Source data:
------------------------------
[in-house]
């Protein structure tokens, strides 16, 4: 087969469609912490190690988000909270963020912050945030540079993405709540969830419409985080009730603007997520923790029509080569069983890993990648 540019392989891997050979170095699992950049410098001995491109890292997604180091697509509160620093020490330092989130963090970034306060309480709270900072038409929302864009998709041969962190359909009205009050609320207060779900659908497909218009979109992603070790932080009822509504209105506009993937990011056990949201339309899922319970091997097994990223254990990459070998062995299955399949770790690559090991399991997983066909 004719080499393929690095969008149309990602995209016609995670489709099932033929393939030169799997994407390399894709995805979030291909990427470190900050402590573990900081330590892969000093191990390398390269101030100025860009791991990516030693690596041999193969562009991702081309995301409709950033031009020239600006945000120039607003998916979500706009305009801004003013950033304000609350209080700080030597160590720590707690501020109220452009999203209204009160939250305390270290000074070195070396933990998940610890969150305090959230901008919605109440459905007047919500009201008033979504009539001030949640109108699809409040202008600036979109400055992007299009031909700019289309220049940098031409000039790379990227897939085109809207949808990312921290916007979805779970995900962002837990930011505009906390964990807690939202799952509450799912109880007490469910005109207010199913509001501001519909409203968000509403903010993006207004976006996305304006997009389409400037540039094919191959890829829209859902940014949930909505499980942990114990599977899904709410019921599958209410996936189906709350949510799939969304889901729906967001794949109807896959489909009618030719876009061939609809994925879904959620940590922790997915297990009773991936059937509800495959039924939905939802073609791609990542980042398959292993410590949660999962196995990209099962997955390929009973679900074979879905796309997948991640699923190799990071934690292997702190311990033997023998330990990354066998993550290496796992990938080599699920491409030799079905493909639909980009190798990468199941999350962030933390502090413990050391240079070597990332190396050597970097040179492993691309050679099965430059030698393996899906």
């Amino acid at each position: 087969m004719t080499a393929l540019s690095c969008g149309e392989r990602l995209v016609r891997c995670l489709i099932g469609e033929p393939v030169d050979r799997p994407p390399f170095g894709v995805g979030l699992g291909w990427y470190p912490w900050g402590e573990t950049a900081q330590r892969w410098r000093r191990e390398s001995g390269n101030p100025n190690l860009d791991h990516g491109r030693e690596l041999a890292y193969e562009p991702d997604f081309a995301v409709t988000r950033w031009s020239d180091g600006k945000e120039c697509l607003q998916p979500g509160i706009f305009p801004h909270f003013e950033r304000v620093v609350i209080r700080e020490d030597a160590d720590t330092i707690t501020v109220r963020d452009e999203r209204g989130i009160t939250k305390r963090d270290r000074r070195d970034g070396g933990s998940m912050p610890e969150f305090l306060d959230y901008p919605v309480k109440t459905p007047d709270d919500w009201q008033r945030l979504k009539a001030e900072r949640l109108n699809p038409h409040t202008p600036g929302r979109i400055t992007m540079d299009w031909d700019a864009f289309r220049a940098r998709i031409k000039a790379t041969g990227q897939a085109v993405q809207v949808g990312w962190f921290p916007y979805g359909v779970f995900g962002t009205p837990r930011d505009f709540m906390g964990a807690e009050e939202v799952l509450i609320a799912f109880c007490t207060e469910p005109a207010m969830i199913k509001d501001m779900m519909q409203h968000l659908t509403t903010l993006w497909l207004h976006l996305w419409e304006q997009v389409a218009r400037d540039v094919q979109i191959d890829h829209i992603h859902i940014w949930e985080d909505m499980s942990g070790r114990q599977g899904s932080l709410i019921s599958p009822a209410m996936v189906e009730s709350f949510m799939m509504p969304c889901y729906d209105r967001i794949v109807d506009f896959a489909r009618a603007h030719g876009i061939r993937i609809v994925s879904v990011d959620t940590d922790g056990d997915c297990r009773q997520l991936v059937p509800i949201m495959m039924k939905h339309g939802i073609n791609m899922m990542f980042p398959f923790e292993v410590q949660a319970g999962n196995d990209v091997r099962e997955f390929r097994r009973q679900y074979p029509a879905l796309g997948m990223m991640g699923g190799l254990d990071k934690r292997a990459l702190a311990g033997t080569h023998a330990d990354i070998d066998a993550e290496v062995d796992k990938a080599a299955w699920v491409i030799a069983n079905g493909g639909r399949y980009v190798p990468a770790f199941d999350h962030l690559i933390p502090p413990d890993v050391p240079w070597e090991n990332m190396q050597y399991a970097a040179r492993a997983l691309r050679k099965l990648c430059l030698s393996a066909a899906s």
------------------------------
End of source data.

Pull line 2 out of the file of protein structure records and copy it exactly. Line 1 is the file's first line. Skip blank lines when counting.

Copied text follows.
């Protein structure tokens, strides 16, 4: 087969469609912490190690988000909270963020912050945030540079993405709540969830419409985080009730603007997520923790029509080569069983890993990648 540019392989891997050979170095699992950049410098001995491109890292997604180091697509509160620093020490330092989130963090970034306060309480709270900072038409929302864009998709041969962190359909009205009050609320207060779900659908497909218009979109992603070790932080009822509504209105506009993937990011056990949201339309899922319970091997097994990223254990990459070998062995299955399949770790690559090991399991997983066909 004719080499393929690095969008149309990602995209016609995670489709099932033929393939030169799997994407390399894709995805979030291909990427470190900050402590573990900081330590892969000093191990390398390269101030100025860009791991990516030693690596041999193969562009991702081309995301409709950033031009020239600006945000120039607003998916979500706009305009801004003013950033304000609350209080700080030597160590720590707690501020109220452009999203209204009160939250305390270290000074070195070396933990998940610890969150305090959230901008919605109440459905007047919500009201008033979504009539001030949640109108699809409040202008600036979109400055992007299009031909700019289309220049940098031409000039790379990227897939085109809207949808990312921290916007979805779970995900962002837990930011505009906390964990807690939202799952509450799912109880007490469910005109207010199913509001501001519909409203968000509403903010993006207004976006996305304006997009389409400037540039094919191959890829829209859902940014949930909505499980942990114990599977899904709410019921599958209410996936189906709350949510799939969304889901729906967001794949109807896959489909009618030719876009061939609809994925879904959620940590922790997915297990009773991936059937509800495959039924939905939802073609791609990542980042398959292993410590949660999962196995990209099962997955390929009973679900074979879905796309997948991640699923190799990071934690292997702190311990033997023998330990990354066998993550290496796992990938080599699920491409030799079905493909639909980009190798990468199941999350962030933390502090413990050391240079070597990332190396050597970097040179492993691309050679099965430059030698393996899906």